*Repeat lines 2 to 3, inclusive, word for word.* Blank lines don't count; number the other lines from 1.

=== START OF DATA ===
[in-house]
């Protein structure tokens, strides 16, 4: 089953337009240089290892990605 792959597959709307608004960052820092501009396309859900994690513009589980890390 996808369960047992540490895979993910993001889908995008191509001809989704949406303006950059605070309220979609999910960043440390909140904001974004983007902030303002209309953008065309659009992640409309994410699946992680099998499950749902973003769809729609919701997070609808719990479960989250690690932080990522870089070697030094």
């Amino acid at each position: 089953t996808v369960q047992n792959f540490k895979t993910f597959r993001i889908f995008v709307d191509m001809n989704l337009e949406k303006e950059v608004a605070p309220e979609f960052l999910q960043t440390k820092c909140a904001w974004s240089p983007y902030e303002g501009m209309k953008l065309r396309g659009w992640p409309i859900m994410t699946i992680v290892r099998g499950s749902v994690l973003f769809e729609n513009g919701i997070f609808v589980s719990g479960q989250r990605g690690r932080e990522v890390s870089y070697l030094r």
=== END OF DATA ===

């Protein structure tokens, strides 16, 4: 089953337009240089290892990605 792959597959709307608004960052820092501009396309859900994690513009589980890390 996808369960047992540490895979993910993001889908995008191509001809989704949406303006950059605070309220979609999910960043440390909140904001974004983007902030303002209309953008065309659009992640409309994410699946992680099998499950749902973003769809729609919701997070609808719990479960989250690690932080990522870089070697030094």
């Amino acid at each position: 089953t996808v369960q047992n792959f540490k895979t993910f597959r993001i889908f995008v709307d191509m001809n989704l337009e949406k303006e950059v608004a605070p309220e979609f960052l999910q960043t440390k820092c909140a904001w974004s240089p983007y902030e303002g501009m209309k953008l065309r396309g659009w992640p409309i859900m994410t699946i992680v290892r099998g499950s749902v994690l973003f769809e729609n513009g919701i997070f609808v589980s719990g479960q989250r990605g690690r932080e990522v890390s870089y070697l030094r």